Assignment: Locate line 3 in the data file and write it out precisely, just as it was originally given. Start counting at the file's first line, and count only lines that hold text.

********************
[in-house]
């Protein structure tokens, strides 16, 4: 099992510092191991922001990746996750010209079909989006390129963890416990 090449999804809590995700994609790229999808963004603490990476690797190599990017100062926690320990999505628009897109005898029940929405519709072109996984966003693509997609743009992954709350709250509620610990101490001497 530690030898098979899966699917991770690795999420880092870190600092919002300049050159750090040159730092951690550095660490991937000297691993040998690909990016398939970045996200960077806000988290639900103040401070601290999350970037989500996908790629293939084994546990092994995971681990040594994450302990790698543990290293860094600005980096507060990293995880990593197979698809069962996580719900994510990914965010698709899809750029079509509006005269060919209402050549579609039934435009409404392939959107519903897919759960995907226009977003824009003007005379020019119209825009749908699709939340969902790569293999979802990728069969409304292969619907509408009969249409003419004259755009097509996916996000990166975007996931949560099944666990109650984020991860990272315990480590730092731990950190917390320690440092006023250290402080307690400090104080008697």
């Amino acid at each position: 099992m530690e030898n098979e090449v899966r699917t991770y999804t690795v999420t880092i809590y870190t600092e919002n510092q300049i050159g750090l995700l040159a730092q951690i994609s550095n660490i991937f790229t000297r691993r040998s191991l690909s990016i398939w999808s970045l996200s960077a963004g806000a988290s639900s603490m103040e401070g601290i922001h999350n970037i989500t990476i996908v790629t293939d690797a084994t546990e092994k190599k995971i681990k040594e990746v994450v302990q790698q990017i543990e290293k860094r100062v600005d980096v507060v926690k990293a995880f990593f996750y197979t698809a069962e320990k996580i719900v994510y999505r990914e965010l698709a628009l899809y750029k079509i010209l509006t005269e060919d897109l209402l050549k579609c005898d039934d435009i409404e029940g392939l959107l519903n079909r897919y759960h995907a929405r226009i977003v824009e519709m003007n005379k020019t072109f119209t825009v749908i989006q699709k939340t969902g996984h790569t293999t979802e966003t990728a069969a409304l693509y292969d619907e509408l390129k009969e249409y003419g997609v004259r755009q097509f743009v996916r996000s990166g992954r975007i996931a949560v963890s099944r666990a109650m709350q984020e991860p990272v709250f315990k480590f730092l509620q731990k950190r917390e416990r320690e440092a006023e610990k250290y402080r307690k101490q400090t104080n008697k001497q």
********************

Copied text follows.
């Amino acid at each position: 099992m530690e030898n098979e090449v899966r699917t991770y999804t690795v999420t880092i809590y870190t600092e919002n510092q300049i050159g750090l995700l040159a730092q951690i994609s550095n660490i991937f790229t000297r691993r040998s191991l690909s990016i398939w999808s970045l996200s960077a963004g806000a988290s639900s603490m103040e401070g601290i922001h999350n970037i989500t990476i996908v790629t293939d690797a084994t546990e092994k190599k995971i681990k040594e990746v994450v302990q790698q990017i543990e290293k860094r100062v600005d980096v507060v926690k990293a995880f990593f996750y197979t698809a069962e320990k996580i719900v994510y999505r990914e965010l698709a628009l899809y750029k079509i010209l509006t005269e060919d897109l209402l050549k579609c005898d039934d435009i409404e029940g392939l959107l519903n079909r897919y759960h995907a929405r226009i977003v824009e519709m003007n005379k020019t072109f119209t825009v749908i989006q699709k939340t969902g996984h790569t293999t979802e966003t990728a069969a409304l693509y292969d619907e509408l390129k009969e249409y003419g997609v004259r755009q097509f743009v996916r996000s990166g992954r975007i996931a949560v963890s099944r666990a109650m709350q984020e991860p990272v709250f315990k480590f730092l509620q731990k950190r917390e416990r320690e440092a006023e610990k250290y402080r307690k101490q400090t104080n008697k001497q």